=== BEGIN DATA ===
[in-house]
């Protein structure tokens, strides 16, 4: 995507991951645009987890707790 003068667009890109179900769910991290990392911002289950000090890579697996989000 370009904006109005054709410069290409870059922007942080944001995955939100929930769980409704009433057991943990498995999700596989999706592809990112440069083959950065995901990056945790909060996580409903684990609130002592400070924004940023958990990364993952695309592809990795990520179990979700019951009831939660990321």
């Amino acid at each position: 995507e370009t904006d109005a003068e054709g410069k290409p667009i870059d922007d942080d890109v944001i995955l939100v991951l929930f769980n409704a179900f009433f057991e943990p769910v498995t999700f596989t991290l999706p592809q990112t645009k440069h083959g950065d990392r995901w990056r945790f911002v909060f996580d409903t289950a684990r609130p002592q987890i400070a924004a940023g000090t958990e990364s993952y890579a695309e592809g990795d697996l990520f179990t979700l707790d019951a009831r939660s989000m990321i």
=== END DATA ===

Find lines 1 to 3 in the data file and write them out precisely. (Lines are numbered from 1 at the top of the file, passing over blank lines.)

[in-house]
């Protein structure tokens, strides 16, 4: 995507991951645009987890707790 003068667009890109179900769910991290990392911002289950000090890579697996989000 370009904006109005054709410069290409870059922007942080944001995955939100929930769980409704009433057991943990498995999700596989999706592809990112440069083959950065995901990056945790909060996580409903684990609130002592400070924004940023958990990364993952695309592809990795990520179990979700019951009831939660990321």
């Amino acid at each position: 995507e370009t904006d109005a003068e054709g410069k290409p667009i870059d922007d942080d890109v944001i995955l939100v991951l929930f769980n409704a179900f009433f057991e943990p769910v498995t999700f596989t991290l999706p592809q990112t645009k440069h083959g950065d990392r995901w990056r945790f911002v909060f996580d409903t289950a684990r609130p002592q987890i400070a924004a940023g000090t958990e990364s993952y890579a695309e592809g990795d697996l990520f179990t979700l707790d019951a009831r939660s989000m990321i």